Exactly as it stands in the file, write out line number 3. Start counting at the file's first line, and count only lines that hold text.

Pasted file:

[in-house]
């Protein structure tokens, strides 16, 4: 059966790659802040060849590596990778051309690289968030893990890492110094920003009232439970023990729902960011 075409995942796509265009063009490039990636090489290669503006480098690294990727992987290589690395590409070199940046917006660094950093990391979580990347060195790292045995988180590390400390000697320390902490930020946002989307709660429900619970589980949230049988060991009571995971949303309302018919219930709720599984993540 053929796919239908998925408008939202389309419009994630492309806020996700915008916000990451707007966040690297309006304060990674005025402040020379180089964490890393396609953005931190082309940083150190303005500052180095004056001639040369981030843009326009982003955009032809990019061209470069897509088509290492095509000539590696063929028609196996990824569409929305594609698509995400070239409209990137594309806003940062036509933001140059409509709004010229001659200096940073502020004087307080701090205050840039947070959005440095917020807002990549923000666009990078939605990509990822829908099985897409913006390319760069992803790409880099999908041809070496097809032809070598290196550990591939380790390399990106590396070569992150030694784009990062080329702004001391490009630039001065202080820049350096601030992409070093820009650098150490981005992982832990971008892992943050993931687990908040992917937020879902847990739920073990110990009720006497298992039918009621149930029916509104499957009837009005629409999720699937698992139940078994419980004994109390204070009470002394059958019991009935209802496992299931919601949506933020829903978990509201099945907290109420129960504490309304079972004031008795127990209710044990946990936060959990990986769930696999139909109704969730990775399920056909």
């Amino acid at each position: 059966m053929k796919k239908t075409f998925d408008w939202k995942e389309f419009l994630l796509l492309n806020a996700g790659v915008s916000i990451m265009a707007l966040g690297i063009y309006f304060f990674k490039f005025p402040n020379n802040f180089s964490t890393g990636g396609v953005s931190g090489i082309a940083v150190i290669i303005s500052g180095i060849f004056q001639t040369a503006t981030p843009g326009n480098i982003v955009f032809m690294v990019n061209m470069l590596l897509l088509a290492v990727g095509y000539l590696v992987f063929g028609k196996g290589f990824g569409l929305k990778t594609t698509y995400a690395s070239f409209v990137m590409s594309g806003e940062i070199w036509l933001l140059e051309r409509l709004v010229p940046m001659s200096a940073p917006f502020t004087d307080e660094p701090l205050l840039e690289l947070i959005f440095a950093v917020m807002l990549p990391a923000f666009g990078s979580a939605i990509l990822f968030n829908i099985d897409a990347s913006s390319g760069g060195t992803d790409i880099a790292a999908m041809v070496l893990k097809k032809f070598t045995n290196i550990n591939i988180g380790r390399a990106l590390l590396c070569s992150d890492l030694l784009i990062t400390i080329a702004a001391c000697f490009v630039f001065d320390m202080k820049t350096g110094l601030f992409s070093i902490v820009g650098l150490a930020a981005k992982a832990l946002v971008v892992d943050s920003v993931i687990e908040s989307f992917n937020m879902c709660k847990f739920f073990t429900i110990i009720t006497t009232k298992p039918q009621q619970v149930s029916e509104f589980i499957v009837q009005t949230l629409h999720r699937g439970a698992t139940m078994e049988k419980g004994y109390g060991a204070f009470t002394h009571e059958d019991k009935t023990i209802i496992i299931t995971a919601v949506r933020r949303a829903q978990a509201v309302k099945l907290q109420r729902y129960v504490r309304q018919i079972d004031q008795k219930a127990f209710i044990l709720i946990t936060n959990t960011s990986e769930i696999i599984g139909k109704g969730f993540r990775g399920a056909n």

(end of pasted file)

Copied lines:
């Amino acid at each position: 059966m053929k796919k239908t075409f998925d408008w939202k995942e389309f419009l994630l796509l492309n806020a996700g790659v915008s916000i990451m265009a707007l966040g690297i063009y309006f304060f990674k490039f005025p402040n020379n802040f180089s964490t890393g990636g396609v953005s931190g090489i082309a940083v150190i290669i303005s500052g180095i060849f004056q001639t040369a503006t981030p843009g326009n480098i982003v955009f032809m690294v990019n061209m470069l590596l897509l088509a290492v990727g095509y000539l590696v992987f063929g028609k196996g290589f990824g569409l929305k990778t594609t698509y995400a690395s070239f409209v990137m590409s594309g806003e940062i070199w036509l933001l140059e051309r409509l709004v010229p940046m001659s200096a940073p917006f502020t004087d307080e660094p701090l205050l840039e690289l947070i959005f440095a950093v917020m807002l990549p990391a923000f666009g990078s979580a939605i990509l990822f968030n829908i099985d897409a990347s913006s390319g760069g060195t992803d790409i880099a790292a999908m041809v070496l893990k097809k032809f070598t045995n290196i550990n591939i988180g380790r390399a990106l590390l590396c070569s992150d890492l030694l784009i990062t400390i080329a702004a001391c000697f490009v630039f001065d320390m202080k820049t350096g110094l601030f992409s070093i902490v820009g650098l150490a930020a981005k992982a832990l946002v971008v892992d943050s920003v993931i687990e908040s989307f992917n937020m879902c709660k847990f739920f073990t429900i110990i009720t006497t009232k298992p039918q009621q619970v149930s029916e509104f589980i499957v009837q009005t949230l629409h999720r699937g439970a698992t139940m078994e049988k419980g004994y109390g060991a204070f009470t002394h009571e059958d019991k009935t023990i209802i496992i299931t995971a919601v949506r933020r949303a829903q978990a509201v309302k099945l907290q109420r729902y129960v504490r309304q018919i079972d004031q008795k219930a127990f209710i044990l709720i946990t936060n959990t960011s990986e769930i696999i599984g139909k109704g969730f993540r990775g399920a056909n």